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128. Job 13, Introduction

 

Even though I will make several subdivisions along the way, we might profitably divide this chapter as follows:

 

13:1-12, Attacking the Friends

13:13-19, I Will Speak, Come What May

13:20-28, Rules of Engagement 

 

Job 13:1-3, Job Establishes Both Continuity and a New Direction

 

Job 13 continues Job’s speech begun in 12:1. The thoughts, and even some of the words, of the first few verses of Job 13, are taken from previous chapters. Lest we think, however, that what we have here will simply be a repetition of what has come before, we ought to know that Job makes a dramatic move in 13:3, repeated and augmented later in the chapter (13:18). Job will not only want to speak directly with God in 13:3, but he will assemble what he feels is an air-tight case to present when he has the opportunity to approach God. We might further subdivide 13:1-12 into 13:1-3 and 4-12. The first repeats and extends the words of chapter 12; the second further distances himself from the friends.

 

1 “Look, my eye has seen all this,

    my ear has heard and understood it.

2 What you know, I also know;

    I am not inferior to you.

3 But I would speak to the Almighty,

    and I desire to argue my case with God.

 

The first two verses combine elements of the beginning of Job’s speeches in Chapters 9 and 12. Literally, 13:1 says, “Lo, all of this my eye has seen; my hear has heard and understood it.” We hear an echo of 9:2, “Truly I know that this is so.”Job’s first words in both chapters are calculated to locate himself theologically with, and not opposed to, his friends. Then, Job says, in 13:2,

 

    “As to your knowledge, I also myself know (these things); I have not fallen off (naphal) from you.”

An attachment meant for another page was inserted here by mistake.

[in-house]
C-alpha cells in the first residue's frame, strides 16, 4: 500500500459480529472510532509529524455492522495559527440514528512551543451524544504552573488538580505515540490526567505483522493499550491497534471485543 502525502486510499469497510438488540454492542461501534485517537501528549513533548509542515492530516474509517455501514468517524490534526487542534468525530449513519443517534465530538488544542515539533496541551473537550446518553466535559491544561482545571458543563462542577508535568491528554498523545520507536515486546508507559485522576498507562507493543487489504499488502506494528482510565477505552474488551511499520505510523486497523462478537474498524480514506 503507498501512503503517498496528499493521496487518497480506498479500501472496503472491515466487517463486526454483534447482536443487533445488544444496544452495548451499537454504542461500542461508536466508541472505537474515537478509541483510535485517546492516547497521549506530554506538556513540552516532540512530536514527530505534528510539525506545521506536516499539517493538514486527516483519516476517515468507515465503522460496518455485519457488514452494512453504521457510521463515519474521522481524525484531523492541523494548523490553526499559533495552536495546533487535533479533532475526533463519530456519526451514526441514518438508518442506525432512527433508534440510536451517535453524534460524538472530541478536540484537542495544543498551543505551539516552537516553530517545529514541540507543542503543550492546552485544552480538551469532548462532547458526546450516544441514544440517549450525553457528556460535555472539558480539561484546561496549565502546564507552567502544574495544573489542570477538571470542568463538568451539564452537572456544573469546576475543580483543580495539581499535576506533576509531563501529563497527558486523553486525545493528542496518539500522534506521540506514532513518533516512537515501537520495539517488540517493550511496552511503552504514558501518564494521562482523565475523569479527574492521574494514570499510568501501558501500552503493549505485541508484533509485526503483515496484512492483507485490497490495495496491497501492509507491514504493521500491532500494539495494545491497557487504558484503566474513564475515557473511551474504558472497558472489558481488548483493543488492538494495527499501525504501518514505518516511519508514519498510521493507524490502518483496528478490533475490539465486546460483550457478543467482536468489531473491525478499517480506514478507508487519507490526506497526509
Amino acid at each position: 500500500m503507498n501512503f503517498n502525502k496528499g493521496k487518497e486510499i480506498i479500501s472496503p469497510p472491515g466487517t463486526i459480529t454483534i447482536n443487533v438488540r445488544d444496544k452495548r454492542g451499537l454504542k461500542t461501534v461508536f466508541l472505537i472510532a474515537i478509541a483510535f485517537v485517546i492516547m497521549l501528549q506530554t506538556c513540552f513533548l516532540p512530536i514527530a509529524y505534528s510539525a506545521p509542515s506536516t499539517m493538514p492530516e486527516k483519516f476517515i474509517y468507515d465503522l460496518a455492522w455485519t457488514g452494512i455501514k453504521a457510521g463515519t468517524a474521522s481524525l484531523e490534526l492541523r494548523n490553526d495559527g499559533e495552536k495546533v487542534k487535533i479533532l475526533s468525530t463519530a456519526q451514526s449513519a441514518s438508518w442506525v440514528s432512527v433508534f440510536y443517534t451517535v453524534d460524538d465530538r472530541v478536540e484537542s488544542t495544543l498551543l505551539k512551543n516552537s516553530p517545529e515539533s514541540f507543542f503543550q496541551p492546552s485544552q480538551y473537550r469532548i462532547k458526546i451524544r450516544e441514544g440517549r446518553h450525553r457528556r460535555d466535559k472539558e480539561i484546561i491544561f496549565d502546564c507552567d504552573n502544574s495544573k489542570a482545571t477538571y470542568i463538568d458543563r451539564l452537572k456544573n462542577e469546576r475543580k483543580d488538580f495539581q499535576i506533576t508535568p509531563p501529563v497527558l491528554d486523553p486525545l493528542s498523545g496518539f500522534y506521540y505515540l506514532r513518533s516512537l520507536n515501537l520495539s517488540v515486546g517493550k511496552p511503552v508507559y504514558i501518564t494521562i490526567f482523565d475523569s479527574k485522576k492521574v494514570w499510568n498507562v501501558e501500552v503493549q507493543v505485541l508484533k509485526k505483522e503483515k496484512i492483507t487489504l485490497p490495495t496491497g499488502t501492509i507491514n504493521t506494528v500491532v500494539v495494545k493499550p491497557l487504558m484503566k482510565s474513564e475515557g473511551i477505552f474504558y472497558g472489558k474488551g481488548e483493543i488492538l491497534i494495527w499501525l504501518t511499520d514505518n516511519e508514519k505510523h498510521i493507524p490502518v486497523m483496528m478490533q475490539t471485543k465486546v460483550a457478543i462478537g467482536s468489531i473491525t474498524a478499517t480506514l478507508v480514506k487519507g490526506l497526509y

The first phrase is emphatic; Job is literally saying “What you know I know, yes also I.” The last phrase repeats his words in 12:3, the meaning of which is that Job is not inferior at all to his friends (perhaps a polite way of saying that he considers himself superior in understanding). In 12:3 Job talked about having “heart” (leb); here his knowledge (verb is yada) is emphasized. It amounts to the same thing. By skillfully bringing in phrases or ideas from the earlier chapters, the author is trying to show that when Job suggests his revolutionary ideas in this and following chapters, he is doing so as part of one sustained argument. What is also noteworthy from verse 2 is the presence of the two emphatic pronouns, referring to Job, for “I.” Job will make this chapter about his knowledge and his not being inferior to them.

 

Now that the connection with the past words is established, Job gets to his point in 13:3. Note that it begins again with ulam, the strong adversative we saw in 12:7 and will see in the next verse. Then it continues with yet a third emphatic first person pronoun in seven words, “I myself shall speak. . .” Such emphasis shows that Job is bringing the full focus of his argument on himself and his words. The first part of 13:3 is normally translated, “But I would speak to the Almighty. . .” yet the verb is in the Hebrew imperfect (i.e., the future) tense—i.e., “I shall speak.” Wimpy translations such as “I prefer” or “I would speak” or “I wish to speak” to the Almighty really obscure the fact that this is a defiant and not an entreating or obsequious statement. “I will speak with the Almighty!” is the tone of it.